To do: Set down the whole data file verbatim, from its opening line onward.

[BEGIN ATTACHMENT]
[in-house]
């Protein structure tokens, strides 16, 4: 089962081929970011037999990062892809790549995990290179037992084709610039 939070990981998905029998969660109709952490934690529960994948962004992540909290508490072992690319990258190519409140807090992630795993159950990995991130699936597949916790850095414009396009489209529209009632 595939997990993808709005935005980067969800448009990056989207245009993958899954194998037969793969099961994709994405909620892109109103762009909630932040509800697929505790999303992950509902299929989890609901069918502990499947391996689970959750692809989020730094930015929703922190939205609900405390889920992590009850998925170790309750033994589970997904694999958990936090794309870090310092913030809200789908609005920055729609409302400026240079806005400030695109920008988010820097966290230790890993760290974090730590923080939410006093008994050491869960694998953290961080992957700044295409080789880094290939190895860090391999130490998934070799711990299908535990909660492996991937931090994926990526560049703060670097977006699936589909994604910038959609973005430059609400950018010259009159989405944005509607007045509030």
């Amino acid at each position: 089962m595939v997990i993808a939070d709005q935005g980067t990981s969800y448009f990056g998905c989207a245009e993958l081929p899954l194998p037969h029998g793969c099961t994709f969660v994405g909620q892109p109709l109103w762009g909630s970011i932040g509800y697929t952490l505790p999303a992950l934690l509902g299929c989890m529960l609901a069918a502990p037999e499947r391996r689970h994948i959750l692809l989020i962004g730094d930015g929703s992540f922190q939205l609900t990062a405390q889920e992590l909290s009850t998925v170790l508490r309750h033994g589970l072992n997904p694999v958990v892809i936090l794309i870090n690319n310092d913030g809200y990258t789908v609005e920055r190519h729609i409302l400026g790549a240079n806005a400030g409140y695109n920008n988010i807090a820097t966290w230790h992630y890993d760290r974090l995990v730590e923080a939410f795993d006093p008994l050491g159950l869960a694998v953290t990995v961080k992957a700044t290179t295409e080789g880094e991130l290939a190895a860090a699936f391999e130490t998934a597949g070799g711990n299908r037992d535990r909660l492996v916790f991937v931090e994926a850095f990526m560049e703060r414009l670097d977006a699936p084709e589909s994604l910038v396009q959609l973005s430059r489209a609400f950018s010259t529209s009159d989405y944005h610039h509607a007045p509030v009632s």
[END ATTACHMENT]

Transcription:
[in-house]
């Protein structure tokens, strides 16, 4: 089962081929970011037999990062892809790549995990290179037992084709610039 939070990981998905029998969660109709952490934690529960994948962004992540909290508490072992690319990258190519409140807090992630795993159950990995991130699936597949916790850095414009396009489209529209009632 595939997990993808709005935005980067969800448009990056989207245009993958899954194998037969793969099961994709994405909620892109109103762009909630932040509800697929505790999303992950509902299929989890609901069918502990499947391996689970959750692809989020730094930015929703922190939205609900405390889920992590009850998925170790309750033994589970997904694999958990936090794309870090310092913030809200789908609005920055729609409302400026240079806005400030695109920008988010820097966290230790890993760290974090730590923080939410006093008994050491869960694998953290961080992957700044295409080789880094290939190895860090391999130490998934070799711990299908535990909660492996991937931090994926990526560049703060670097977006699936589909994604910038959609973005430059609400950018010259009159989405944005509607007045509030």
């Amino acid at each position: 089962m595939v997990i993808a939070d709005q935005g980067t990981s969800y448009f990056g998905c989207a245009e993958l081929p899954l194998p037969h029998g793969c099961t994709f969660v994405g909620q892109p109709l109103w762009g909630s970011i932040g509800y697929t952490l505790p999303a992950l934690l509902g299929c989890m529960l609901a069918a502990p037999e499947r391996r689970h994948i959750l692809l989020i962004g730094d930015g929703s992540f922190q939205l609900t990062a405390q889920e992590l909290s009850t998925v170790l508490r309750h033994g589970l072992n997904p694999v958990v892809i936090l794309i870090n690319n310092d913030g809200y990258t789908v609005e920055r190519h729609i409302l400026g790549a240079n806005a400030g409140y695109n920008n988010i807090a820097t966290w230790h992630y890993d760290r974090l995990v730590e923080a939410f795993d006093p008994l050491g159950l869960a694998v953290t990995v961080k992957a700044t290179t295409e080789g880094e991130l290939a190895a860090a699936f391999e130490t998934a597949g070799g711990n299908r037992d535990r909660l492996v916790f991937v931090e994926a850095f990526m560049e703060r414009l670097d977006a699936p084709e589909s994604l910038v396009q959609l973005s430059r489209a609400f950018s010259t529209s009159d989405y944005h610039h509607a007045p509030v009632s």